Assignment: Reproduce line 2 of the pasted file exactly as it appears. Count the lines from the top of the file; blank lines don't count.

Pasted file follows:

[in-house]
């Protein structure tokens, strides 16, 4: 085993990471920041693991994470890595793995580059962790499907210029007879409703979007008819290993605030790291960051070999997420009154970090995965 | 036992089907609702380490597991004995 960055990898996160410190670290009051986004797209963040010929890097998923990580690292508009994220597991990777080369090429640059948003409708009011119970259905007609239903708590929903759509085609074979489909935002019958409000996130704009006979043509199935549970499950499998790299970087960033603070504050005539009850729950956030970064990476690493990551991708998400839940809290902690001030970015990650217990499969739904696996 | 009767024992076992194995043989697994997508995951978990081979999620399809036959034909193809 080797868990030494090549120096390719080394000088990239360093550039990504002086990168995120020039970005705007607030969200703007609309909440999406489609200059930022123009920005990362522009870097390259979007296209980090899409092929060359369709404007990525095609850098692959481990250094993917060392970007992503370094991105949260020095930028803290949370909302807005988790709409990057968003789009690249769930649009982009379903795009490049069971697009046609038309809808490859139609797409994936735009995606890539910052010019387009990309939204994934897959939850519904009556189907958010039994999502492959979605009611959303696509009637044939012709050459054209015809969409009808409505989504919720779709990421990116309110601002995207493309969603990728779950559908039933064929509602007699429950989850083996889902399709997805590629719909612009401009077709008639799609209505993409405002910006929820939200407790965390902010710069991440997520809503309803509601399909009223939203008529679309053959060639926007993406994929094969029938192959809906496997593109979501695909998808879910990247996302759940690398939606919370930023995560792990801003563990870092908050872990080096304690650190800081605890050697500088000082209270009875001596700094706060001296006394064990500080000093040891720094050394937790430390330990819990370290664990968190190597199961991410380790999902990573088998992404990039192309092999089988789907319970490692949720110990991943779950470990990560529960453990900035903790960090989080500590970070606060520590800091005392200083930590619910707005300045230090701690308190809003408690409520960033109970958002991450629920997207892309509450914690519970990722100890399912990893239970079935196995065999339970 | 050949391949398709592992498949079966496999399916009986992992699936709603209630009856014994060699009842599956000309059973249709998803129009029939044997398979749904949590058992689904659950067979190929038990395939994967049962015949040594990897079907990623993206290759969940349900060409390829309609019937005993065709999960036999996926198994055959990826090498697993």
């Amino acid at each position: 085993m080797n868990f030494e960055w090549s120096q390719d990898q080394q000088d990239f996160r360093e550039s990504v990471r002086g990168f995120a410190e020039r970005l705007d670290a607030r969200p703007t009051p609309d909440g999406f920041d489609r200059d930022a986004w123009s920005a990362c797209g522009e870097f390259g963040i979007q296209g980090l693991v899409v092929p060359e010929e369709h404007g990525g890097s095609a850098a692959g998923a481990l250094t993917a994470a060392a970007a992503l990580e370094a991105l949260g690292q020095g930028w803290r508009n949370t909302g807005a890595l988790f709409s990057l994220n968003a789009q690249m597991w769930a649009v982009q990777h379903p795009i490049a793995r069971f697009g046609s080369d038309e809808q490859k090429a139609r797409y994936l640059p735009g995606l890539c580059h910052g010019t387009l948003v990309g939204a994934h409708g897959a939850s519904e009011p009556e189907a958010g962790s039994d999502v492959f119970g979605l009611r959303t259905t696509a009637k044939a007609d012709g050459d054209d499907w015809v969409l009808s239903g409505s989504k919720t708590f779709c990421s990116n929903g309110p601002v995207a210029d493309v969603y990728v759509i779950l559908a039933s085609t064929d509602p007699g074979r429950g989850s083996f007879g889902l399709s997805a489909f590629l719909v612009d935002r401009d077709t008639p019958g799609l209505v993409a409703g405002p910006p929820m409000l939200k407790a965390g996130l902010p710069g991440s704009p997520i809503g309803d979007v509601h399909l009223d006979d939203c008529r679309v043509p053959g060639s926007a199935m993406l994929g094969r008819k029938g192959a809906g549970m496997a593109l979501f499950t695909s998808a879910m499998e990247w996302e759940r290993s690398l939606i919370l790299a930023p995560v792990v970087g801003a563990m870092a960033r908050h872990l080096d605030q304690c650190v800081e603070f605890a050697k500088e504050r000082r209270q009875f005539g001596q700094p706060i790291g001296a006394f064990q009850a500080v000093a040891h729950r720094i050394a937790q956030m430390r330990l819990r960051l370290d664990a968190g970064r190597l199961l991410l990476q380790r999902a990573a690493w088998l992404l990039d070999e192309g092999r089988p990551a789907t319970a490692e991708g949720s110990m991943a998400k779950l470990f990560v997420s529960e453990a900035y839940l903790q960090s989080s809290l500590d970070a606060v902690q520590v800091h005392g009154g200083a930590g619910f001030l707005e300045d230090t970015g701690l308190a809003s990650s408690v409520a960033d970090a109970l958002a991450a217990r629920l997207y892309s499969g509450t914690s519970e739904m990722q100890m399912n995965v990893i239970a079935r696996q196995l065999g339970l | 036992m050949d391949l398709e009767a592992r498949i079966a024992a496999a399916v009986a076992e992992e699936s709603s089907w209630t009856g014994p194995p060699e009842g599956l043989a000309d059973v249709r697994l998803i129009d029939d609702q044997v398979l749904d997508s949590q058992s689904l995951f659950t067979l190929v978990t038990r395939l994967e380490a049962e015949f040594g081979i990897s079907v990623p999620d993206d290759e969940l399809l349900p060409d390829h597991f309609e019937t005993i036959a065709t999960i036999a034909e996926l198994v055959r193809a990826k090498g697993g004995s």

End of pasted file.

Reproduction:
């Protein structure tokens, strides 16, 4: 085993990471920041693991994470890595793995580059962790499907210029007879409703979007008819290993605030790291960051070999997420009154970090995965 | 036992089907609702380490597991004995 960055990898996160410190670290009051986004797209963040010929890097998923990580690292508009994220597991990777080369090429640059948003409708009011119970259905007609239903708590929903759509085609074979489909935002019958409000996130704009006979043509199935549970499950499998790299970087960033603070504050005539009850729950956030970064990476690493990551991708998400839940809290902690001030970015990650217990499969739904696996 | 009767024992076992194995043989697994997508995951978990081979999620399809036959034909193809 080797868990030494090549120096390719080394000088990239360093550039990504002086990168995120020039970005705007607030969200703007609309909440999406489609200059930022123009920005990362522009870097390259979007296209980090899409092929060359369709404007990525095609850098692959481990250094993917060392970007992503370094991105949260020095930028803290949370909302807005988790709409990057968003789009690249769930649009982009379903795009490049069971697009046609038309809808490859139609797409994936735009995606890539910052010019387009990309939204994934897959939850519904009556189907958010039994999502492959979605009611959303696509009637044939012709050459054209015809969409009808409505989504919720779709990421990116309110601002995207493309969603990728779950559908039933064929509602007699429950989850083996889902399709997805590629719909612009401009077709008639799609209505993409405002910006929820939200407790965390902010710069991440997520809503309803509601399909009223939203008529679309053959060639926007993406994929094969029938192959809906496997593109979501695909998808879910990247996302759940690398939606919370930023995560792990801003563990870092908050872990080096304690650190800081605890050697500088000082209270009875001596700094706060001296006394064990500080000093040891720094050394937790430390330990819990370290664990968190190597199961991410380790999902990573088998992404990039192309092999089988789907319970490692949720110990991943779950470990990560529960453990900035903790960090989080500590970070606060520590800091005392200083930590619910707005300045230090701690308190809003408690409520960033109970958002991450629920997207892309509450914690519970990722100890399912990893239970079935196995065999339970 | 050949391949398709592992498949079966496999399916009986992992699936709603209630009856014994060699009842599956000309059973249709998803129009029939044997398979749904949590058992689904659950067979190929038990395939994967049962015949040594990897079907990623993206290759969940349900060409390829309609019937005993065709999960036999996926198994055959990826090498697993």